Savernake Forest is privately owned by the Earl of Cardigan and his family, and is held in Trust. It extends to some 4,500 acres, and is the only-privately owned Forest in Britain. Much of its timber rights are leased to the Forestry Commission. Running right through the middle of the Forest is Capability Brown's 'Grand Avenue'. This avenue of beech trees - now a Private Road - was laid out in the late 1790's, and at just over 4 miles long it stands in the Guinness Book of Records as the longest Avenue in Britain

Next to Marlborough, just keep following the signs to Marlborough its a direct route with a straight Road. Please stop as you wish this is only a guideline.
Marlborough, in the north east corner of Wiltshire, is the archetypical English market town — a place where coins were minted in Norman times, Tudor kings hunted for deer and where coaches heading west from London stopped to feed and water their horses.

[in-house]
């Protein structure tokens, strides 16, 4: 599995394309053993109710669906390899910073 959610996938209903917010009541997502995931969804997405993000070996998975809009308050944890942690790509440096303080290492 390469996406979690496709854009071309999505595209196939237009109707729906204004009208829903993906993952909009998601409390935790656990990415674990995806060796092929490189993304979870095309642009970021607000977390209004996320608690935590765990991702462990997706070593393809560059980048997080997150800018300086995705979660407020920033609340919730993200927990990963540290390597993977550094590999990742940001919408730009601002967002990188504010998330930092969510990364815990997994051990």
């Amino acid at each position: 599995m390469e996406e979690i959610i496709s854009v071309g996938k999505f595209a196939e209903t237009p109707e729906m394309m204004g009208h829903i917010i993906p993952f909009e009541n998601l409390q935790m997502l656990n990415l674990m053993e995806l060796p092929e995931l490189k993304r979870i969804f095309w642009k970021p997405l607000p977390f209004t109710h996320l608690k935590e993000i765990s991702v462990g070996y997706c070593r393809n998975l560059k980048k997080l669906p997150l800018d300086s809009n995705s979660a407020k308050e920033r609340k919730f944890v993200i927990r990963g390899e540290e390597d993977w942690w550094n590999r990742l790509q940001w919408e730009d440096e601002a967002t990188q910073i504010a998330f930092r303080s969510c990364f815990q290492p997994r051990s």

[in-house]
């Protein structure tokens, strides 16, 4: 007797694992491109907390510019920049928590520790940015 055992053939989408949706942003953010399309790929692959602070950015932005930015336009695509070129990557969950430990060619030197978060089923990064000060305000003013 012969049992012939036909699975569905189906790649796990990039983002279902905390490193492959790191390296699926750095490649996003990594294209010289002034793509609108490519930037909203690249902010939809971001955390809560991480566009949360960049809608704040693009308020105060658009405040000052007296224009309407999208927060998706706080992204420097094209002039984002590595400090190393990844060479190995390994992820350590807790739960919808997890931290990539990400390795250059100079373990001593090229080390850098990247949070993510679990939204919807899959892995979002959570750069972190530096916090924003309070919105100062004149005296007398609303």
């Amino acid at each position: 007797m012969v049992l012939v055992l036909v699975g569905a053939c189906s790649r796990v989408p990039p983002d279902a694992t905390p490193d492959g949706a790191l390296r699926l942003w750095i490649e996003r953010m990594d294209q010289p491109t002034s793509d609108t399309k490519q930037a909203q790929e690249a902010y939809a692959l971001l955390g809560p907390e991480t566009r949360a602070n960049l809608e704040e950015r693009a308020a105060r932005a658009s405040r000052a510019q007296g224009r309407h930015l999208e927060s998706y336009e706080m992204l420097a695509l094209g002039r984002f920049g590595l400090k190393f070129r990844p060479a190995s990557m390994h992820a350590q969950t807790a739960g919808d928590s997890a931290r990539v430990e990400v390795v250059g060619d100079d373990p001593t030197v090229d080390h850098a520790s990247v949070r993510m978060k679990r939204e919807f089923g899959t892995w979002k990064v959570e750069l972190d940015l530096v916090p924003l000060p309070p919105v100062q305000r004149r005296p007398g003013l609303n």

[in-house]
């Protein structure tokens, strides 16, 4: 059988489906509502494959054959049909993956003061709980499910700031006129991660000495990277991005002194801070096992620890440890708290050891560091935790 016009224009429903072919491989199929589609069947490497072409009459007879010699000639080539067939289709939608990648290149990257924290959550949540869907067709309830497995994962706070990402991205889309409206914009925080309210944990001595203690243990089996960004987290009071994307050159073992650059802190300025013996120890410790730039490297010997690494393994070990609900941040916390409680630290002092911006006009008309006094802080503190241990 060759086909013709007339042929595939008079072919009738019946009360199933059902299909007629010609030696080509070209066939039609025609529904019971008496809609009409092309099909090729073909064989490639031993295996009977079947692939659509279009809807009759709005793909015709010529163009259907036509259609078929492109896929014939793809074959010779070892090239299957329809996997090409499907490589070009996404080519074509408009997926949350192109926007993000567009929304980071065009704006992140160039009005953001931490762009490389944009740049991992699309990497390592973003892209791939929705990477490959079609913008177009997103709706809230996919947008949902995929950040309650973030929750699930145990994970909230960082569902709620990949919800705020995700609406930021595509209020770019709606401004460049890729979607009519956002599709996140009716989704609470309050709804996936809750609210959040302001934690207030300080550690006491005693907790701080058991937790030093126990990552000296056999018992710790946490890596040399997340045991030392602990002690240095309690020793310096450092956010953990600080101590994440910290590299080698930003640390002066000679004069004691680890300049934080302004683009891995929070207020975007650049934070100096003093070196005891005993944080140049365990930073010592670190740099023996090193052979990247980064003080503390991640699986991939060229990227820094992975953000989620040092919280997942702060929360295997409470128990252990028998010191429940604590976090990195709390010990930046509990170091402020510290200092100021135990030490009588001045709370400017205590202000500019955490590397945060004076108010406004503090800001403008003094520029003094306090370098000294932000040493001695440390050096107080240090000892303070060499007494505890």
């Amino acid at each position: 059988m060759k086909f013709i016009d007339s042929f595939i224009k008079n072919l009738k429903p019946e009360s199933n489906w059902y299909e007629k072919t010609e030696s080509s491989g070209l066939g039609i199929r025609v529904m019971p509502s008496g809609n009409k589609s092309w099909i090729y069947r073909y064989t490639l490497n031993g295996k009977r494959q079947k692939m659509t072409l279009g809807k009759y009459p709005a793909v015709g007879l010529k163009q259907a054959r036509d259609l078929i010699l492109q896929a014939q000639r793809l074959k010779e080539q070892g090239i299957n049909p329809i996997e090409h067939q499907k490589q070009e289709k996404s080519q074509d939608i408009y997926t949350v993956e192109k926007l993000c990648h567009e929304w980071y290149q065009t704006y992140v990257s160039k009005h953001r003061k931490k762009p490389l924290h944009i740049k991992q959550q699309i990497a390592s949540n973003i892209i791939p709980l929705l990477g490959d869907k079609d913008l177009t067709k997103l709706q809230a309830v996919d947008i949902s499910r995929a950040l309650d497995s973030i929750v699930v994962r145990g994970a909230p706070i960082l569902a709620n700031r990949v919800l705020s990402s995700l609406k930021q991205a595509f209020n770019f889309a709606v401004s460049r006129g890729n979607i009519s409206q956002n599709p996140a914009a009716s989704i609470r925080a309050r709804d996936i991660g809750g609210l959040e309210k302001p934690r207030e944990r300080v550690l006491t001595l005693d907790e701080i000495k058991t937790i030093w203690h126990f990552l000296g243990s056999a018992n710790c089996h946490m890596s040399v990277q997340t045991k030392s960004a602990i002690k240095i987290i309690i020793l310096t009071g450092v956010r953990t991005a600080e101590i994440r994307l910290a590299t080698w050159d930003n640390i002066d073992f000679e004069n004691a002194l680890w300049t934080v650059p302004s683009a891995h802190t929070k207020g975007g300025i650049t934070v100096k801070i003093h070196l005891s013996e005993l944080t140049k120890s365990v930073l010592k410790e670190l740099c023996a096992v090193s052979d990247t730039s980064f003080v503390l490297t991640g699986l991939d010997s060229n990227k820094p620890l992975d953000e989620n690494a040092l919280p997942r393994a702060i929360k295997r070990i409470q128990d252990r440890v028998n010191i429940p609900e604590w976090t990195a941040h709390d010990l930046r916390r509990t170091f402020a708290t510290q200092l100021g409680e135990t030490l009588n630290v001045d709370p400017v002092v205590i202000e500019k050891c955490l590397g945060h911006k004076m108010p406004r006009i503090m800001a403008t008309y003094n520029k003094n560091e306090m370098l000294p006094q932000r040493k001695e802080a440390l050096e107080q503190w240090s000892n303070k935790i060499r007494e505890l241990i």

Back on to the A4 in the direction of Bath/Fyfield, passing west Overton and  West Kennett
Shortly after this on your left and our next stop is Silbury Hill

The largest man-made mound in Europe, mysterious Silbury Hill compares in height and volume to the roughly contemporary Egyptian pyramids. Probably completed in around 2400 BC, it apparently contains no burial. Though clearly important in itself, its purpose and significance remain unknown. There is no access to the hill itself.
From here follow the A4 to Beckhampton rounder about turning right to follow the A4361.
A short distance from here is Avebury Circle.


In the 1930s, the pretty village of Avebury, partially encompassed by the stone circle of this World Heritage Site, was witness to the excavations of archaeologist Alexander Keiller. Keiller opened the museum here to display his findings in 1938 in the old stable building of Avebury Manor where he lived.
In re-erecting many of the stones, Keiller uncovered the true wonder of one of the most important megalithic monuments in Europe. You can see his fascinating finds on display in the museum, still housed in the stables but now also in the 17th-century threshing barn, where interactive displays and activities for children bring the landscape to life.